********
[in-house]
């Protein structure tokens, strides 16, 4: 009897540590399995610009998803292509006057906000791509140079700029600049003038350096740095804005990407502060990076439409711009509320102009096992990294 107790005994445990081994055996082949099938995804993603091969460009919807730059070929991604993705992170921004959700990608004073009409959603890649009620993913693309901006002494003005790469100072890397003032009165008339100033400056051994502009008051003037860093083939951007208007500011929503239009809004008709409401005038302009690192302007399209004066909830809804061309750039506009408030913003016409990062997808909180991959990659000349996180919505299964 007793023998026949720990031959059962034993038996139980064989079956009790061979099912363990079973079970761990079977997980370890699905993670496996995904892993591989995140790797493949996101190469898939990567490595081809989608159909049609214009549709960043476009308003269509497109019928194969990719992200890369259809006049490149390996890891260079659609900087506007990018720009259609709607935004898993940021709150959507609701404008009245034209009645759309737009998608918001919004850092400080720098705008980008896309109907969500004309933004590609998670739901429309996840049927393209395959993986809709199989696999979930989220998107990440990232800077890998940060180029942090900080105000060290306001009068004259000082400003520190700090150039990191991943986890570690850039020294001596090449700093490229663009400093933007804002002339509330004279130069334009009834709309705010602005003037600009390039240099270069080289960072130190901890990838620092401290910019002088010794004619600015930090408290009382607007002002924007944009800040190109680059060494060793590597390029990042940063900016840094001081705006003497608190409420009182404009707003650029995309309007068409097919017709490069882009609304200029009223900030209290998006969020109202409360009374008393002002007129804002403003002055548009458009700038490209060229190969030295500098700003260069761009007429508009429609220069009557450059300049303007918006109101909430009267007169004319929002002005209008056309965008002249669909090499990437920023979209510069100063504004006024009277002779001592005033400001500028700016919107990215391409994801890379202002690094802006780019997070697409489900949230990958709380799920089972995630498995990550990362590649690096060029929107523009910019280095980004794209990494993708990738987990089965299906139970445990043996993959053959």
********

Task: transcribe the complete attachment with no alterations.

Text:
[in-house]
């Protein structure tokens, strides 16, 4: 009897540590399995610009998803292509006057906000791509140079700029600049003038350096740095804005990407502060990076439409711009509320102009096992990294 107790005994445990081994055996082949099938995804993603091969460009919807730059070929991604993705992170921004959700990608004073009409959603890649009620993913693309901006002494003005790469100072890397003032009165008339100033400056051994502009008051003037860093083939951007208007500011929503239009809004008709409401005038302009690192302007399209004066909830809804061309750039506009408030913003016409990062997808909180991959990659000349996180919505299964 007793023998026949720990031959059962034993038996139980064989079956009790061979099912363990079973079970761990079977997980370890699905993670496996995904892993591989995140790797493949996101190469898939990567490595081809989608159909049609214009549709960043476009308003269509497109019928194969990719992200890369259809006049490149390996890891260079659609900087506007990018720009259609709607935004898993940021709150959507609701404008009245034209009645759309737009998608918001919004850092400080720098705008980008896309109907969500004309933004590609998670739901429309996840049927393209395959993986809709199989696999979930989220998107990440990232800077890998940060180029942090900080105000060290306001009068004259000082400003520190700090150039990191991943986890570690850039020294001596090449700093490229663009400093933007804002002339509330004279130069334009009834709309705010602005003037600009390039240099270069080289960072130190901890990838620092401290910019002088010794004619600015930090408290009382607007002002924007944009800040190109680059060494060793590597390029990042940063900016840094001081705006003497608190409420009182404009707003650029995309309007068409097919017709490069882009609304200029009223900030209290998006969020109202409360009374008393002002007129804002403003002055548009458009700038490209060229190969030295500098700003260069761009007429508009429609220069009557450059300049303007918006109101909430009267007169004319929002002005209008056309965008002249669909090499990437920023979209510069100063504004006024009277002779001592005033400001500028700016919107990215391409994801890379202002690094802006780019997070697409489900949230990958709380799920089972995630498995990550990362590649690096060029929107523009910019280095980004794209990494993708990738987990089965299906139970445990043996993959053959």